We found ourselves at Mada recently receiving a number of submissions on archiving and working with archives. This wasn’t something we actively set out to commission, but is reflective of a flurry of interest over the last few years in archival activity by artists, activists and filmmakers, alongside those who have always worked with and deconstructed archives, namely historians, academics and researchers.
The allure of the past in terms of how it speaks to the present and future is certainly not new, though a strong desire to preserve, resurrect, document, narrate and retell often follows moments of political upheaval. This has been compounded in Egypt by lack of access to official archives (often hidden away in government buildings), and the blatant co-option of memory by the state, rendering the archive an attractive battlefield. But, to what extent have alternative modes of telling become a new locus of authority, with their own discursive structures?
Aware of how much has been written on archives, particularly in terms of their accessibility and the power structures embedded within them, and more recently championing their use and appropriation as a subversive act, the pieces that follow in this series seek to both explore and go beyond these ideas. They include an important reflection on the chaotic entanglement of bureaucracy and emotion in archival processes, a collectively written text posing a series of provocative questions that emerged out of a course offered at the Cairo Institute of Liberal Arts and Sciences (CILAS) titled “Archive Fever: Appropriation in Contemporary Art,” and a number of creative responses to these questions and ideas.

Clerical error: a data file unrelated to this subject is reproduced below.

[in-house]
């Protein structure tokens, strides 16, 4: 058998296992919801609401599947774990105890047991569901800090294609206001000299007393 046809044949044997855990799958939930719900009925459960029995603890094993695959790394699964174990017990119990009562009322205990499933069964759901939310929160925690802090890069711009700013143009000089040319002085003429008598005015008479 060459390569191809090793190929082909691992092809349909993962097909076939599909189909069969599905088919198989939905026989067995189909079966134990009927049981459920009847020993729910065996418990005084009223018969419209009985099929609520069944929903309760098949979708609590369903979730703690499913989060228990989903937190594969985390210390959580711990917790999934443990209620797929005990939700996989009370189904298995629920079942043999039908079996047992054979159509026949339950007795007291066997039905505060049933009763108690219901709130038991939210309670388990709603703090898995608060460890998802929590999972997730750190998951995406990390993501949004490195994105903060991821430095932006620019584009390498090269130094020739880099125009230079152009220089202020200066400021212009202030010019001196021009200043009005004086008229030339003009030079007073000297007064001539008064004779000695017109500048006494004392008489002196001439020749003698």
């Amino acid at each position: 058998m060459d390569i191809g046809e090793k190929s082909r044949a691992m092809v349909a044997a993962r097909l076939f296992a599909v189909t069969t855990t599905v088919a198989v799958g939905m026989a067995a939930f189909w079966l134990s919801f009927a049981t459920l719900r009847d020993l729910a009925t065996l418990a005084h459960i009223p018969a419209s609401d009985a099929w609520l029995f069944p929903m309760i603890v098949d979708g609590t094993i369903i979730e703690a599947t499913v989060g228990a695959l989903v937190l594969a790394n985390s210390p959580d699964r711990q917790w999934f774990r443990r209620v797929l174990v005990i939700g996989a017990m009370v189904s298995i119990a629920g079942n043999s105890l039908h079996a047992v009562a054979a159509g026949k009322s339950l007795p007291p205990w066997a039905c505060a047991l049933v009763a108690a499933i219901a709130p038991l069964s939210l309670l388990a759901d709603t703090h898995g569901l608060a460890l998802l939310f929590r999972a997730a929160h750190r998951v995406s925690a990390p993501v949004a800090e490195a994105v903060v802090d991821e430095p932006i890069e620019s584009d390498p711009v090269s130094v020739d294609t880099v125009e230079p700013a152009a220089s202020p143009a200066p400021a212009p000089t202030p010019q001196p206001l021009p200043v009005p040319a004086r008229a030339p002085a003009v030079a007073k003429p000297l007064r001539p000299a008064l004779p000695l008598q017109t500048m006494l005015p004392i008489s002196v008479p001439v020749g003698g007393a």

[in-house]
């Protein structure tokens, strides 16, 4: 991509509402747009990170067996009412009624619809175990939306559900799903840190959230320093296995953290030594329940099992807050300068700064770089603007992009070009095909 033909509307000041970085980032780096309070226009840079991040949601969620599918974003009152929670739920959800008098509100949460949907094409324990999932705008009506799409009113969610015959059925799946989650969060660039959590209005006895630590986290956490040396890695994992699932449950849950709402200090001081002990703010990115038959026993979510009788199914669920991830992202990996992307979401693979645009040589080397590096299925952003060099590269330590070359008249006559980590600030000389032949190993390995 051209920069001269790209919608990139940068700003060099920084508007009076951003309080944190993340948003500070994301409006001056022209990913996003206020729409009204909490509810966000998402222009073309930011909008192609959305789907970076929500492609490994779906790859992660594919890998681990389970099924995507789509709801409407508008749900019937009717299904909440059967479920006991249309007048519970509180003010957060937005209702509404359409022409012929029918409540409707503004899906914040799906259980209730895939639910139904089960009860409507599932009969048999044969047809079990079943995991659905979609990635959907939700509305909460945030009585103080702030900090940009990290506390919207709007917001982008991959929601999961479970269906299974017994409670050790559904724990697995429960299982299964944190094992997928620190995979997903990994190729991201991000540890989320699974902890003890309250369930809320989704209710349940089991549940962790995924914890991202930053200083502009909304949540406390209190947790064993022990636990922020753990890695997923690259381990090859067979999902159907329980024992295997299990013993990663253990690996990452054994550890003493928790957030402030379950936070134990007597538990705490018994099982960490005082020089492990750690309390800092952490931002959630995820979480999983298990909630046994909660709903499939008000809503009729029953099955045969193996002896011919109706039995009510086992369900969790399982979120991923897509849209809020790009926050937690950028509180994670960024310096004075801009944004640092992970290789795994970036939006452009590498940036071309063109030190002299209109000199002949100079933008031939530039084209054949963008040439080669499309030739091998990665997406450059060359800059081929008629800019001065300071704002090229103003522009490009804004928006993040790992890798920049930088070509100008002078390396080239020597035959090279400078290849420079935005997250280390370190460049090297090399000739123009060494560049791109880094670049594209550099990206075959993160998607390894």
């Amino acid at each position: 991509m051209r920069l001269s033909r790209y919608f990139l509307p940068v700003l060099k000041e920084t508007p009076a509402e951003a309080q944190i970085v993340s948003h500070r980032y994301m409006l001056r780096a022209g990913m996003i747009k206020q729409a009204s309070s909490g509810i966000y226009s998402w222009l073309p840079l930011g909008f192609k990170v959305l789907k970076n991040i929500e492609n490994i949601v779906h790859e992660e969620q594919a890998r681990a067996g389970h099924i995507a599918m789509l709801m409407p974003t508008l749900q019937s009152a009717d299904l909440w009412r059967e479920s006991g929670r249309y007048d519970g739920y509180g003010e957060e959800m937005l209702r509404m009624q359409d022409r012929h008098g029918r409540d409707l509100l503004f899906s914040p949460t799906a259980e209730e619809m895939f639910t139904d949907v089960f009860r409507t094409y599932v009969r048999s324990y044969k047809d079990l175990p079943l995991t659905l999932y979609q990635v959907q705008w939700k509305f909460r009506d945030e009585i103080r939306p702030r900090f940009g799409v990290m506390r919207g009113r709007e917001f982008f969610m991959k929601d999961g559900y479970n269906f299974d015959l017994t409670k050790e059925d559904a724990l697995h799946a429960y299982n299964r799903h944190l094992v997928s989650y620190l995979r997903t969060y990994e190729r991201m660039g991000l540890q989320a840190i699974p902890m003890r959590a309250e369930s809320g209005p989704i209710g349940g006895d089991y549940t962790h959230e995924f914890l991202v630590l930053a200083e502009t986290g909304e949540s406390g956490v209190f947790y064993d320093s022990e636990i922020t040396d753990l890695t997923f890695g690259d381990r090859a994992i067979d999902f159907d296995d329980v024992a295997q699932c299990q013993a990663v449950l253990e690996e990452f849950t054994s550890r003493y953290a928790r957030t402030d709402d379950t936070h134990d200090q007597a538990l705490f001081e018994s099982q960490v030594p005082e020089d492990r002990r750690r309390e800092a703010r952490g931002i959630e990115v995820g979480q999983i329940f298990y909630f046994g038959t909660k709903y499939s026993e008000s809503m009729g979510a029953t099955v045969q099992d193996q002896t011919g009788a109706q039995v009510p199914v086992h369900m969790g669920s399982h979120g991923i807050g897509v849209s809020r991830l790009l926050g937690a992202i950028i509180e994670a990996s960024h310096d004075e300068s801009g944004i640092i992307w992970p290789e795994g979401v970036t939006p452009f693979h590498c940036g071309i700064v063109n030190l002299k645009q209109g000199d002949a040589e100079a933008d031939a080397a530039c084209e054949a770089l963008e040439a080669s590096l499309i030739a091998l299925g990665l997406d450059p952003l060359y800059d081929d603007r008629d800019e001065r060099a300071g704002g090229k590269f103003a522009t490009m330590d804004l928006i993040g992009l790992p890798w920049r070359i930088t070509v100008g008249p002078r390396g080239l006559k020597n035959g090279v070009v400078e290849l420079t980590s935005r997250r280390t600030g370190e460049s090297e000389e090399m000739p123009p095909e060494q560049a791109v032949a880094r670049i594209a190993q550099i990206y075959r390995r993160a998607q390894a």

If you would like to submit a response or engage with this topic, in English or Arabic, as part of this series, please get in touch with us.